Market Recap: Livestock Futures Continue Gains on Increased Demand

U.S. livestock futures all surged upward Thursday, lifted by enduring signs of stronger demand from slaughterhouses and forecasts for tight supplies of beef later this year. Lean hog futures jumped Thursday to extend their current rally across five sessions. June hog closed up 92 at 87.42, July hogs rallied 112 or close at 88.75. June live cattle finished up 105 at $117, May feeder cattle finished up 77 at $150.

US wheat futures continued to lead a rally across grain and soy futures Thursday. Ongoing worries about an arid weather pattern stressing US winter wheat, Russian, and Chinese yields extended the short covering trend in wheat futures, analysts say. Soybeans trekked higher, fueled by fresh export demand with USDA announcing the ninth highest all-time daily sale of soybeans. Corn was dragged higher by the strength in wheat and soy, offsetting pressure from record projected output this year. July wheat in Chicago ended up 19 at $6.57, July wheat in KC gained 16 to close at $6.72, July soybeans ended up 16 at $14.38, and July corn finished 5 higher at $6.25.


Cotton futures ticked down at the end of the session to settle at a fresh low from July 2010 as big supplies, fewer export possibilities and a stronger dollar continue to weigh on the market. July cotton fell 32 to 76.65, and the October contract lost 75 to finish at 75.83.

Gold futures climbed on Thursday, rebounding from the previous day's 10-month lows as investors closed bets on falling prices on a pause in the currency turmoil caused by Europe's debt crisis. June gold rose $38.30 to $1,574.90 an ounce, July silver gained 74 cents to 27.94.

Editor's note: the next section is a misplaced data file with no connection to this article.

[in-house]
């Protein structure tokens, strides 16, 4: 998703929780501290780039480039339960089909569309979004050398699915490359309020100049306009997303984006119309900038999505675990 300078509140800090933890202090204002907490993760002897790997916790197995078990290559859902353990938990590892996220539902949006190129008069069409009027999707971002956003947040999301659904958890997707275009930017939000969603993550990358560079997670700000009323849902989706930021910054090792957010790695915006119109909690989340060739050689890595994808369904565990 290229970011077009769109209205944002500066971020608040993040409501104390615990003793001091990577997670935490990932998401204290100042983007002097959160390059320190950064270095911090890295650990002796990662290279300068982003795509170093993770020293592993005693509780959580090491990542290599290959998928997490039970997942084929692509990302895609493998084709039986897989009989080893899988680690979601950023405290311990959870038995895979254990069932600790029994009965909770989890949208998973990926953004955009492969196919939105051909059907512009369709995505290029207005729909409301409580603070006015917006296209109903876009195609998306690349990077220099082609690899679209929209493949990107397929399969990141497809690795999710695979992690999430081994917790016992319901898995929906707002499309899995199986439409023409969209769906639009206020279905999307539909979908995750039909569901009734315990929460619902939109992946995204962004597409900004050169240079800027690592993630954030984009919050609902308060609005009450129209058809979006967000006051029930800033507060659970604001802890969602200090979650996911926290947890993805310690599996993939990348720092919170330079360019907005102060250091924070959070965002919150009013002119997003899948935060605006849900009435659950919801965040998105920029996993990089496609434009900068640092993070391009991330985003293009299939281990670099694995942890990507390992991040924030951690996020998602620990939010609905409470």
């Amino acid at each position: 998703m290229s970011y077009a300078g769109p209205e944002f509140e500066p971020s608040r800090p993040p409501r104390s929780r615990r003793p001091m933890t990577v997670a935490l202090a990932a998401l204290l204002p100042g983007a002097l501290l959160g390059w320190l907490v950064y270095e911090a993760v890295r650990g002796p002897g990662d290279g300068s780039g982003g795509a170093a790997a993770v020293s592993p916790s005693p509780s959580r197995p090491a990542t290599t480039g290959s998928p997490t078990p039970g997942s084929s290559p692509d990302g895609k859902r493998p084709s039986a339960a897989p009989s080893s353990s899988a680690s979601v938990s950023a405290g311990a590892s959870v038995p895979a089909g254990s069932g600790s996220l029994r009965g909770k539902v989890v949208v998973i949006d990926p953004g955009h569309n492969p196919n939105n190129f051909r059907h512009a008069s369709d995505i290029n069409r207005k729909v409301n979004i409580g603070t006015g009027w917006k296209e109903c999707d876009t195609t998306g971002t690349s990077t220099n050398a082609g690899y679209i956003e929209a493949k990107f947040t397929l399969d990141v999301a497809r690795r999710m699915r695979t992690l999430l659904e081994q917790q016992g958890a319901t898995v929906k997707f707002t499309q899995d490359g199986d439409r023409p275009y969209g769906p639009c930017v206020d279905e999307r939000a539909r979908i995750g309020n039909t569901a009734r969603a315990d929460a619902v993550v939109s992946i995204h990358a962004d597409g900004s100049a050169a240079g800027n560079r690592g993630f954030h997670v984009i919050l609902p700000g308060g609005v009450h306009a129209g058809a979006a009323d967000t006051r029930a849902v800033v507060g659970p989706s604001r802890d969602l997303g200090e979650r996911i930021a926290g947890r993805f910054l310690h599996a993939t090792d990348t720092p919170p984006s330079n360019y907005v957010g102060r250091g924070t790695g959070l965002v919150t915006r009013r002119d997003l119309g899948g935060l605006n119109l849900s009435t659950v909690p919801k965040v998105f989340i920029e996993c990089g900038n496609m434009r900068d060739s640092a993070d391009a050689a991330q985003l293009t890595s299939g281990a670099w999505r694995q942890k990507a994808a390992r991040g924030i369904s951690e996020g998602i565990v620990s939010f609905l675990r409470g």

Operators of a pipeline that will flow crude from its Midwest storage hub to the Gulf Coast's refinery complex announced it will open the spigots this weekend. The move will reduce a vast glut of oil that has pooled in the middle of the country and narrowed the difference between the oil market's two benchmark contracts. Though the news was generally bullish for crude prices, the West Texas contract still fell on Thursday, dropping 25 cents to $92.56 a barrel, June gasoline fell 4.27 cents at $2.87 a gallon, and June distillates finished down 4.86 cents at $2.84 a gallon.
 

Natural gas futures prices dropped modestly on Thursday, as U.S. data showed a larger-than-expected rise in inventory last week. June Natural gas fell 2.4 cents to $2.59.
 

World stocks and oil prices fell on Thursday on concerns about the health of Spain's banks and the prospect of Greece leaving the euro zone. On Wall Street, the Dow fell 156 to close at 12,442, the Nasdaq closed at 2,813, down 60, and the S&P 500 fell 19 to close at 1,304.
 


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